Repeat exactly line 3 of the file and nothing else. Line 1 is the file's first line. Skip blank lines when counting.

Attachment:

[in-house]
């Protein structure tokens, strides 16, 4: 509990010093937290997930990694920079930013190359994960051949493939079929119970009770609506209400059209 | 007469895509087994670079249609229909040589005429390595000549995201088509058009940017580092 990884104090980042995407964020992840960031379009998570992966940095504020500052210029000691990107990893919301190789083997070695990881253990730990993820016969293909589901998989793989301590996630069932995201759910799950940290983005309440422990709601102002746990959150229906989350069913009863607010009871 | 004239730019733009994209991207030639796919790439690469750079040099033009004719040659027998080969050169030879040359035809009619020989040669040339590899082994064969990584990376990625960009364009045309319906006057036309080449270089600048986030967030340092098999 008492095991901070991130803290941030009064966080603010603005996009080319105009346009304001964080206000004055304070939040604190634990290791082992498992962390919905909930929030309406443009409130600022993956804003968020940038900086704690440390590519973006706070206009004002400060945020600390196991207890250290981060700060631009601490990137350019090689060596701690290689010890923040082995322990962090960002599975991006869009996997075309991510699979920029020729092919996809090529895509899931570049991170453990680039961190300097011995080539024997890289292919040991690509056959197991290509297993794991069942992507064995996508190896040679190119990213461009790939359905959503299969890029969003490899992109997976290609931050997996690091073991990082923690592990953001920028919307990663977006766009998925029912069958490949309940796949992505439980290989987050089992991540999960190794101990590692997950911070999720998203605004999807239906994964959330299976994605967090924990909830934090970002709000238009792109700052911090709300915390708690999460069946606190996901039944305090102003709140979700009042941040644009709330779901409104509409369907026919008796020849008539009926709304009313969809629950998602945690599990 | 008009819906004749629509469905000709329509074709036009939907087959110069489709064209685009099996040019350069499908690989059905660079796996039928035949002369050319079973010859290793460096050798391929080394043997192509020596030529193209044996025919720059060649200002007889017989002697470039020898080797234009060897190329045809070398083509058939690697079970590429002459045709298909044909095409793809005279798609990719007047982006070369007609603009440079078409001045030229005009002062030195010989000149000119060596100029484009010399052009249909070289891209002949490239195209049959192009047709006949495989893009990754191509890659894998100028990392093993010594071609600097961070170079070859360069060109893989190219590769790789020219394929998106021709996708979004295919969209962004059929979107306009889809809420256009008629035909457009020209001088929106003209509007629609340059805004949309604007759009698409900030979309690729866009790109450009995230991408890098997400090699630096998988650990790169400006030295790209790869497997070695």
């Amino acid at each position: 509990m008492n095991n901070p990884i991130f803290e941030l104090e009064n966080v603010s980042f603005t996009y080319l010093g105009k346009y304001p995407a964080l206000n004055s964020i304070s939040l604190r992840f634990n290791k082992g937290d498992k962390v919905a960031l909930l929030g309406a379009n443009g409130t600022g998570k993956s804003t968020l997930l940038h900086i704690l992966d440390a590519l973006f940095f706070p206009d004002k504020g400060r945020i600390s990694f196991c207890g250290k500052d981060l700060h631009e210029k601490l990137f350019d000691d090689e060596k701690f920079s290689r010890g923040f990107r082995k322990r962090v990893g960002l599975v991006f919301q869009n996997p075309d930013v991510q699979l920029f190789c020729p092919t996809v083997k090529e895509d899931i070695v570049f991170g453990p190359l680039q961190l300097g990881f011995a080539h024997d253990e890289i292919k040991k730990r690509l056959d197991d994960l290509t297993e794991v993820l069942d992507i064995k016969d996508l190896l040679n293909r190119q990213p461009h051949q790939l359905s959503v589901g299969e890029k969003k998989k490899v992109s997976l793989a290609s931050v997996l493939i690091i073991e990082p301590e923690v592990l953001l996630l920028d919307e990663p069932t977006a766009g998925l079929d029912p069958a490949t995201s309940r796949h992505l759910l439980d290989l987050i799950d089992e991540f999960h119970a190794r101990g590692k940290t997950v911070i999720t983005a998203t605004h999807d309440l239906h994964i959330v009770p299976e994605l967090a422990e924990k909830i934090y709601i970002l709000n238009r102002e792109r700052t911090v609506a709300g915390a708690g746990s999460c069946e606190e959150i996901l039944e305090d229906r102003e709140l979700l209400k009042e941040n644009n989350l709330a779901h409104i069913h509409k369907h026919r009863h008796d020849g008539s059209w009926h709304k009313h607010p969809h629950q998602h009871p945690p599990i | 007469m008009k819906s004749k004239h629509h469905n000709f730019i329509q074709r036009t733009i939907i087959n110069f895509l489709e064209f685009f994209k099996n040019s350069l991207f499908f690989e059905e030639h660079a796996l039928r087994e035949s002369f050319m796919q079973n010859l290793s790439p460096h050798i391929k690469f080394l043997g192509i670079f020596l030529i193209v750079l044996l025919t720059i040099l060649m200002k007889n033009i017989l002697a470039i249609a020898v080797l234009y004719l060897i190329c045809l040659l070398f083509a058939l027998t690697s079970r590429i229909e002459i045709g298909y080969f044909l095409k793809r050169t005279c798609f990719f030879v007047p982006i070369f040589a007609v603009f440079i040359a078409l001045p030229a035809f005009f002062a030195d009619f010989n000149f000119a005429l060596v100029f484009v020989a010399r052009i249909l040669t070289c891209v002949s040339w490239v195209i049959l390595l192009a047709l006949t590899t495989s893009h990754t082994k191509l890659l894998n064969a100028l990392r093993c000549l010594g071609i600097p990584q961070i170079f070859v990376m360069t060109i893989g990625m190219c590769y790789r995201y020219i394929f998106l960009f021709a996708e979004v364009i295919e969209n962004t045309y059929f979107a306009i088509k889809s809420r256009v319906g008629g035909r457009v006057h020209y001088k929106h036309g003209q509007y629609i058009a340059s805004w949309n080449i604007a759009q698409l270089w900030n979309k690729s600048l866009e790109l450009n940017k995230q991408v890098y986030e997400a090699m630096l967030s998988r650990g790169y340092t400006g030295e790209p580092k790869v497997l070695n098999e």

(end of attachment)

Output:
């Amino acid at each position: 509990m008492n095991n901070p990884i991130f803290e941030l104090e009064n966080v603010s980042f603005t996009y080319l010093g105009k346009y304001p995407a964080l206000n004055s964020i304070s939040l604190r992840f634990n290791k082992g937290d498992k962390v919905a960031l909930l929030g309406a379009n443009g409130t600022g998570k993956s804003t968020l997930l940038h900086i704690l992966d440390a590519l973006f940095f706070p206009d004002k504020g400060r945020i600390s990694f196991c207890g250290k500052d981060l700060h631009e210029k601490l990137f350019d000691d090689e060596k701690f920079s290689r010890g923040f990107r082995k322990r962090v990893g960002l599975v991006f919301q869009n996997p075309d930013v991510q699979l920029f190789c020729p092919t996809v083997k090529e895509d899931i070695v570049f991170g453990p190359l680039q961190l300097g990881f011995a080539h024997d253990e890289i292919k040991k730990r690509l056959d197991d994960l290509t297993e794991v993820l069942d992507i064995k016969d996508l190896l040679n293909r190119q990213p461009h051949q790939l359905s959503v589901g299969e890029k969003k998989k490899v992109s997976l793989a290609s931050v997996l493939i690091i073991e990082p301590e923690v592990l953001l996630l920028d919307e990663p069932t977006a766009g998925l079929d029912p069958a490949t995201s309940r796949h992505l759910l439980d290989l987050i799950d089992e991540f999960h119970a190794r101990g590692k940290t997950v911070i999720t983005a998203t605004h999807d309440l239906h994964i959330v009770p299976e994605l967090a422990e924990k909830i934090y709601i970002l709000n238009r102002e792109r700052t911090v609506a709300g915390a708690g746990s999460c069946e606190e959150i996901l039944e305090d229906r102003e709140l979700l209400k009042e941040n644009n989350l709330a779901h409104i069913h509409k369907h026919r009863h008796d020849g008539s059209w009926h709304k009313h607010p969809h629950q998602h009871p945690p599990i | 007469m008009k819906s004749k004239h629509h469905n000709f730019i329509q074709r036009t733009i939907i087959n110069f895509l489709e064209f685009f994209k099996n040019s350069l991207f499908f690989e059905e030639h660079a796996l039928r087994e035949s002369f050319m796919q079973n010859l290793s790439p460096h050798i391929k690469f080394l043997g192509i670079f020596l030529i193209v750079l044996l025919t720059i040099l060649m200002k007889n033009i017989l002697a470039i249609a020898v080797l234009y004719l060897i190329c045809l040659l070398f083509a058939l027998t690697s079970r590429i229909e002459i045709g298909y080969f044909l095409k793809r050169t005279c798609f990719f030879v007047p982006i070369f040589a007609v603009f440079i040359a078409l001045p030229a035809f005009f002062a030195d009619f010989n000149f000119a005429l060596v100029f484009v020989a010399r052009i249909l040669t070289c891209v002949s040339w490239v195209i049959l390595l192009a047709l006949t590899t495989s893009h990754t082994k191509l890659l894998n064969a100028l990392r093993c000549l010594g071609i600097p990584q961070i170079f070859v990376m360069t060109i893989g990625m190219c590769y790789r995201y020219i394929f998106l960009f021709a996708e979004v364009i295919e969209n962004t045309y059929f979107a306009i088509k889809s809420r256009v319906g008629g035909r457009v006057h020209y001088k929106h036309g003209q509007y629609i058009a340059s805004w949309n080449i604007a759009q698409l270089w900030n979309k690729s600048l866009e790109l450009n940017k995230q991408v890098y986030e997400a090699m630096l967030s998988r650990g790169y340092t400006g030295e790209p580092k790869v497997l070695n098999e």